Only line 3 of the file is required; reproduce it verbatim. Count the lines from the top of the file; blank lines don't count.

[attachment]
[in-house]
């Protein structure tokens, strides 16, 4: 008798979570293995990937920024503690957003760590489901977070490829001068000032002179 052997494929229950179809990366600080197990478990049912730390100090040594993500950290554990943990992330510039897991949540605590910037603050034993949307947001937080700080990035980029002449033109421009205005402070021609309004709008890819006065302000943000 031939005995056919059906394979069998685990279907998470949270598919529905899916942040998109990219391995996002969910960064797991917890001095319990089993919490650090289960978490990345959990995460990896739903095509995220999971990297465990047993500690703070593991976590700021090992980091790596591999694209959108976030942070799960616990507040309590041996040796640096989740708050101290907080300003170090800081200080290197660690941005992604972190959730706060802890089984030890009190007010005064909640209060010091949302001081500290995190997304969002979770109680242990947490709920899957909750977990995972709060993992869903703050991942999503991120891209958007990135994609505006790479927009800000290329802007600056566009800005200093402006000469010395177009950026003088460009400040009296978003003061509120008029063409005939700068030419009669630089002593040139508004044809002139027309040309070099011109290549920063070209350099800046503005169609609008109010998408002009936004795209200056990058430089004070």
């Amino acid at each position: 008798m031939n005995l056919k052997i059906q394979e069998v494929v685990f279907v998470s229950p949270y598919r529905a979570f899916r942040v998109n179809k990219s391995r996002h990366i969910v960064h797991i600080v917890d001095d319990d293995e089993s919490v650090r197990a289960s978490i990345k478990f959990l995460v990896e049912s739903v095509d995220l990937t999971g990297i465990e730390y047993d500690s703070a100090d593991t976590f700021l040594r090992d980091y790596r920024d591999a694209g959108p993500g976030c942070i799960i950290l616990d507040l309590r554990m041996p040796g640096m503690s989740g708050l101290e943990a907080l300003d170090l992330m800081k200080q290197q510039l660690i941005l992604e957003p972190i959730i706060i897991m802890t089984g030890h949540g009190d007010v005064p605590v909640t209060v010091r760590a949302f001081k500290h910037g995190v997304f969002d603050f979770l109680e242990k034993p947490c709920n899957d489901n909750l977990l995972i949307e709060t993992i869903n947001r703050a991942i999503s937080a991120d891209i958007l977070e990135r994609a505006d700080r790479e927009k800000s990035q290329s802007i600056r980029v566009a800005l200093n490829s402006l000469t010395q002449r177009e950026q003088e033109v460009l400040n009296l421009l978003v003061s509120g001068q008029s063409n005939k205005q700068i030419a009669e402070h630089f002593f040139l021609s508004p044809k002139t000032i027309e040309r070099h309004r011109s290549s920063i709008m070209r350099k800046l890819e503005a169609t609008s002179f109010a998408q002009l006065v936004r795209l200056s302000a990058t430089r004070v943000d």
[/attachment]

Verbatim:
């Amino acid at each position: 008798m031939n005995l056919k052997i059906q394979e069998v494929v685990f279907v998470s229950p949270y598919r529905a979570f899916r942040v998109n179809k990219s391995r996002h990366i969910v960064h797991i600080v917890d001095d319990d293995e089993s919490v650090r197990a289960s978490i990345k478990f959990l995460v990896e049912s739903v095509d995220l990937t999971g990297i465990e730390y047993d500690s703070a100090d593991t976590f700021l040594r090992d980091y790596r920024d591999a694209g959108p993500g976030c942070i799960i950290l616990d507040l309590r554990m041996p040796g640096m503690s989740g708050l101290e943990a907080l300003d170090l992330m800081k200080q290197q510039l660690i941005l992604e957003p972190i959730i706060i897991m802890t089984g030890h949540g009190d007010v005064p605590v909640t209060v010091r760590a949302f001081k500290h910037g995190v997304f969002d603050f979770l109680e242990k034993p947490c709920n899957d489901n909750l977990l995972i949307e709060t993992i869903n947001r703050a991942i999503s937080a991120d891209i958007l977070e990135r994609a505006d700080r790479e927009k800000s990035q290329s802007i600056r980029v566009a800005l200093n490829s402006l000469t010395q002449r177009e950026q003088e033109v460009l400040n009296l421009l978003v003061s509120g001068q008029s063409n005939k205005q700068i030419a009669e402070h630089f002593f040139l021609s508004p044809k002139t000032i027309e040309r070099h309004r011109s290549s920063i709008m070209r350099k800046l890819e503005a169609t609008s002179f109010a998408q002009l006065v936004r795209l200056s302000a990058t430089r004070v943000d």